Cheap Hotels in Venice
Generally, you will pay a lot more money for hotels in Venice if you want to be in the centre of the action on Venice Island. Cheap hotels in Venice don’t seem to be of the best quality, but you might be able to find a bargain. Use sites like hotelscombined to find a good deal, and read the reviews carefully before you book.
Airbnb in Venice
Airbnb has come under fire in Venice and other popular destinations like Barcelona because apartment owners are buying or renting properties specifically to rent out on Airbnb, meaning that local people can no longer afford to live there. If you do want to stay in an Airbnb, consider booking a private room in someone’s home, so you are supporting a local person who still lives in Venice. You can check all the options for Airbnb in Venice here.
Camping in Venice
If you are backpacking Venice and have a tent with you, or fancy a family camping holiday, there are some campsites on the mainland or on Lido island. Camping is not allowed anywhere on the island of Venice itself. Camping Venezia Village is in between Marco Polo Airport & Venice and has spaces to pitch tents or campervans as well as bungalows. This is a great option if you are travelling with pets too.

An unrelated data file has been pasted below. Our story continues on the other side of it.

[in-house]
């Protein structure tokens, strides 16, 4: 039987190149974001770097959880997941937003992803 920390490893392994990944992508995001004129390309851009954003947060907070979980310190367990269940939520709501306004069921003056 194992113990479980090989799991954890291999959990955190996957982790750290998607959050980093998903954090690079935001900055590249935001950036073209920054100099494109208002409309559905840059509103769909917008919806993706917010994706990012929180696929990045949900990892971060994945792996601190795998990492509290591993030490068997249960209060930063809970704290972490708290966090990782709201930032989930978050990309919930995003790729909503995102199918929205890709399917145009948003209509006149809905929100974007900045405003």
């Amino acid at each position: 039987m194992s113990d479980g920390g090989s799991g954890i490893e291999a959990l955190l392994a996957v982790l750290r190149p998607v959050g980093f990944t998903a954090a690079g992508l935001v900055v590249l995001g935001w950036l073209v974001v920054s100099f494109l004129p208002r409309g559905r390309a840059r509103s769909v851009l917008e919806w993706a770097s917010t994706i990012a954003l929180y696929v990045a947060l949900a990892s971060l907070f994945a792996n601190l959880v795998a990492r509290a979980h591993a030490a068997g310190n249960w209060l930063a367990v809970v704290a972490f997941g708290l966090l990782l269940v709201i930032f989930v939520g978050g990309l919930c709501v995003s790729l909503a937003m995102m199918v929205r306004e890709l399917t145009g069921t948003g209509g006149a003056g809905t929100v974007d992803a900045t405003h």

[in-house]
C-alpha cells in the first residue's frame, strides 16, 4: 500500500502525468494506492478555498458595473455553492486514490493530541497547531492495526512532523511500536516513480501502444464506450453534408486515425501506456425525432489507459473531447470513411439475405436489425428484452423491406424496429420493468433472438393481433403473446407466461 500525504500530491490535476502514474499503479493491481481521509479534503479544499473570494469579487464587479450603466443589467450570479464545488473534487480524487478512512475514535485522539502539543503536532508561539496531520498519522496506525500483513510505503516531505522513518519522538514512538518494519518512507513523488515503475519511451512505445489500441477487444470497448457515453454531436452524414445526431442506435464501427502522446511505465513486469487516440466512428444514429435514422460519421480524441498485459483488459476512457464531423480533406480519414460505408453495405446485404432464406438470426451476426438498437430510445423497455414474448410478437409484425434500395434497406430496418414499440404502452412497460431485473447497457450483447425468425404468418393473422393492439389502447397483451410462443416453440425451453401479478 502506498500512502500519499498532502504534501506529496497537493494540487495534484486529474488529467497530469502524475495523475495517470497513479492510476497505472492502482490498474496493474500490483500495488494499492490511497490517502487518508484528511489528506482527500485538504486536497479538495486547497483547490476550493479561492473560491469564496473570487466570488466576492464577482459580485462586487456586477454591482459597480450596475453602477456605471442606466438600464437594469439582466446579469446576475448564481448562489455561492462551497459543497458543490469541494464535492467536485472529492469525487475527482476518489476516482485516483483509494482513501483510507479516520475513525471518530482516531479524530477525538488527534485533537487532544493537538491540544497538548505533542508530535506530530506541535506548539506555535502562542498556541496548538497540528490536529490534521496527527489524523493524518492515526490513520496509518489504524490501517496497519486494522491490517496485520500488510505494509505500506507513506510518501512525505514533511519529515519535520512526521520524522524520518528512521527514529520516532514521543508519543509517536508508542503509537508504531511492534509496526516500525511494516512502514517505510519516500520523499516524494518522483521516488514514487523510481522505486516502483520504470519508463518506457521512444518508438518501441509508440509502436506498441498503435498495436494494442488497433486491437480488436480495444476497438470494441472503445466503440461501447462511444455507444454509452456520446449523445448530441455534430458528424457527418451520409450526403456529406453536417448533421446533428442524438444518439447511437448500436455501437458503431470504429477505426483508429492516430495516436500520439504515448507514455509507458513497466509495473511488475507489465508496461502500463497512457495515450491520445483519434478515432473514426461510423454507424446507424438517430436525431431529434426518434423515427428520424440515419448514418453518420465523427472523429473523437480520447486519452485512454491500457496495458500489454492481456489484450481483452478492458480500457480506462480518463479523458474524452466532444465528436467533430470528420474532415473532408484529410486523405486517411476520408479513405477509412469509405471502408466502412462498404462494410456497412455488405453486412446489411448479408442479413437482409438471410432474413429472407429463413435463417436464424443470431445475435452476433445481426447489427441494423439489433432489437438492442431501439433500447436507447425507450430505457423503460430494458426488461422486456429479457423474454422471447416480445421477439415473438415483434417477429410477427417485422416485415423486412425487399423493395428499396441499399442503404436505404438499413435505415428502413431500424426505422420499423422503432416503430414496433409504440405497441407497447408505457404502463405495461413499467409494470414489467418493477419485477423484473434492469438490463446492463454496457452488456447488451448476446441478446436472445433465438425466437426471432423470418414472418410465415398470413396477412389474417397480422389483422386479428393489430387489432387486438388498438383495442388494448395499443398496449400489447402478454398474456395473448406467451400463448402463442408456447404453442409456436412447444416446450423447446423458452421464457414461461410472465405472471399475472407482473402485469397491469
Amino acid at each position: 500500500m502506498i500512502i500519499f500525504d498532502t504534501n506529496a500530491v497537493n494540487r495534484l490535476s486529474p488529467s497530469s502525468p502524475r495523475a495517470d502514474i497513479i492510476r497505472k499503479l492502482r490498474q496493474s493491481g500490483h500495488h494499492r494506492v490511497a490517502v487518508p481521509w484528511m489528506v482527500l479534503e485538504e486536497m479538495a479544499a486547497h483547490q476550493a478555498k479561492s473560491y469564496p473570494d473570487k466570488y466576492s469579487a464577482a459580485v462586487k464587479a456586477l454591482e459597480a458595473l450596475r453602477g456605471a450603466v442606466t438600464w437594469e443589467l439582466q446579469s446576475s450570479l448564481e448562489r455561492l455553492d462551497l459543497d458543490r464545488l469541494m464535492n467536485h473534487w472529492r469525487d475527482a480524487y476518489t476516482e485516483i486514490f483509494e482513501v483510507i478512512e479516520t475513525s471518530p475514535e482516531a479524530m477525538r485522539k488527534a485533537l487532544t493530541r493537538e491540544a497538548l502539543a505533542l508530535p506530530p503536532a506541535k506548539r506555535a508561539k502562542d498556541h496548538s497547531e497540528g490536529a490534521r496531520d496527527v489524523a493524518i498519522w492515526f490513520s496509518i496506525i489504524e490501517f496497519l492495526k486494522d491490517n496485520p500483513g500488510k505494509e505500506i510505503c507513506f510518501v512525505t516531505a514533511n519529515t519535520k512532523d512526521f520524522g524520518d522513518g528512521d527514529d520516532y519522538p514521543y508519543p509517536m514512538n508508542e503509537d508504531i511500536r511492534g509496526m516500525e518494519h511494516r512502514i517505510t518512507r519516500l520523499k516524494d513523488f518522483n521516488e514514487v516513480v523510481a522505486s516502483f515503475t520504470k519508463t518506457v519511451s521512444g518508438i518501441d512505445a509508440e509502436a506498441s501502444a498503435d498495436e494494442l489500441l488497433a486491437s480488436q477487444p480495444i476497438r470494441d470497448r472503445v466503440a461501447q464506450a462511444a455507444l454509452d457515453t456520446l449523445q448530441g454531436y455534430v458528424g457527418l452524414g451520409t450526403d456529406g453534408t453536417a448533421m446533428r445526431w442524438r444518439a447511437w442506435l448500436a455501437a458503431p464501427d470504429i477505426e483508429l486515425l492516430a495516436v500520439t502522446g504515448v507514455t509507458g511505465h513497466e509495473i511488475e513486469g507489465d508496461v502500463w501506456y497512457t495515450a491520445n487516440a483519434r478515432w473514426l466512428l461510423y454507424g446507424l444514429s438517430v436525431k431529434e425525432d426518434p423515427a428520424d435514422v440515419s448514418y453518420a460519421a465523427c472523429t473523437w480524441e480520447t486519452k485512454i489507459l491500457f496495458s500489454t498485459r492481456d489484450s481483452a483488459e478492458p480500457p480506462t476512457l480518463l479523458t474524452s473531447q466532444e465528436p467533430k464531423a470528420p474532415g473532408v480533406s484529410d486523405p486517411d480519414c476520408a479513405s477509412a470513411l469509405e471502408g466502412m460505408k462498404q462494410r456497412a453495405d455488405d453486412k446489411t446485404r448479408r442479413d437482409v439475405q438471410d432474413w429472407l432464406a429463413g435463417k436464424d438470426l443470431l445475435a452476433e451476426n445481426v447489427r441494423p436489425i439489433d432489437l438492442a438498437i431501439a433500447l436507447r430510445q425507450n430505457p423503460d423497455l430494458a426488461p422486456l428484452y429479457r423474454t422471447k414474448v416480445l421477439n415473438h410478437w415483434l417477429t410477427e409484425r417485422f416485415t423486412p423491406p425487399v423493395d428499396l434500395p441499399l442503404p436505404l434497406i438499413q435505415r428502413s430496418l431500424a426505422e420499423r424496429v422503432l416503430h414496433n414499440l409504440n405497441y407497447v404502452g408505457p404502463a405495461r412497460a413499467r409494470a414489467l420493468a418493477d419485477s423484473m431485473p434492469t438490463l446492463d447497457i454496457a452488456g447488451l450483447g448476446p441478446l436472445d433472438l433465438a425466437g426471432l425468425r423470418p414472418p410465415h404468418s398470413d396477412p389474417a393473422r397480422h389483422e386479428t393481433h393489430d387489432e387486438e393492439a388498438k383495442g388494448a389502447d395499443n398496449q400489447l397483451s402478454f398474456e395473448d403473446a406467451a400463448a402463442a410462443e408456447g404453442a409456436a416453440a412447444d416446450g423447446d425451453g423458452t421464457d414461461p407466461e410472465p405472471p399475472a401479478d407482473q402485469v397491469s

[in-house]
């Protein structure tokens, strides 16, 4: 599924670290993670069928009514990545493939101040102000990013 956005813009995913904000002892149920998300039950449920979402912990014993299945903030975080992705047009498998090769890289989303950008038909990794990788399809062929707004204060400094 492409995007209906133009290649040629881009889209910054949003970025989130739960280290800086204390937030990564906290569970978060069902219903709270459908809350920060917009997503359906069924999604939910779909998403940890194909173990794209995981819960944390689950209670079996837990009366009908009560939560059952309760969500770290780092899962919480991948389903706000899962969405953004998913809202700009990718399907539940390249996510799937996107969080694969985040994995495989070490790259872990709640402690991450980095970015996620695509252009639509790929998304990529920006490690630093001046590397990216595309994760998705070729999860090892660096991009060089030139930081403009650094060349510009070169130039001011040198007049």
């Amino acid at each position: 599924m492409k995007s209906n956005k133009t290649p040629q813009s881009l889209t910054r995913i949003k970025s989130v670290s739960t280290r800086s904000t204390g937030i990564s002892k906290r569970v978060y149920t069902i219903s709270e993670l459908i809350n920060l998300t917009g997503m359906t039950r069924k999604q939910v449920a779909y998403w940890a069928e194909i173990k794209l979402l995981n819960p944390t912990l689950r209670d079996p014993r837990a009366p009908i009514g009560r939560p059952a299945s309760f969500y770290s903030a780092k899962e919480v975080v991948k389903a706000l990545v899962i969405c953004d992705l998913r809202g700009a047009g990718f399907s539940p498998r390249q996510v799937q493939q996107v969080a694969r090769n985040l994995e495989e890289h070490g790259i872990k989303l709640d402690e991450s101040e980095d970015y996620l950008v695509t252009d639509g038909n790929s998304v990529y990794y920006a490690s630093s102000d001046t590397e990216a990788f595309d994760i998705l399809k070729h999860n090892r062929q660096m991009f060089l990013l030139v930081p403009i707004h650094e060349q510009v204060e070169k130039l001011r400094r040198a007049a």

Things to do in Venice on a Budget
One of the best things to do in Venice is simply walking around and admire the beautiful city, architecture and canals, which of course you can do for free! Get lost in the narrow streets and you can’t help but fall in love with La Serenissima as Venice is also known. There are also plenty of free things to do in Venice so you can make the most of the city without spending a penny.
READ MORE: 20+ Free Things to do in Venice
Venice Free Walking Tour
These tours are a great way to get the inside knowledge from a local guide without having to stump up the cash for a private tour. However, you will probably be in a group of +20 people, so intimate it ain’t. Don’t forget to tip your guide, €5-€10 is the going rate.
The Grand Canal
A great way to see the Grand Canal is to take Vaporetto Water Bus 2 from Piazzale Roma (Venice bus station) all the way to St Mark’s Square. Try to get a seat at the front (or back if the boat doesn’t have front seats) for the best views of the beautiful buildings all along the Grand Canal. A single ticket costs €7.50, or its included in the 24/48/72 hour transport ticket.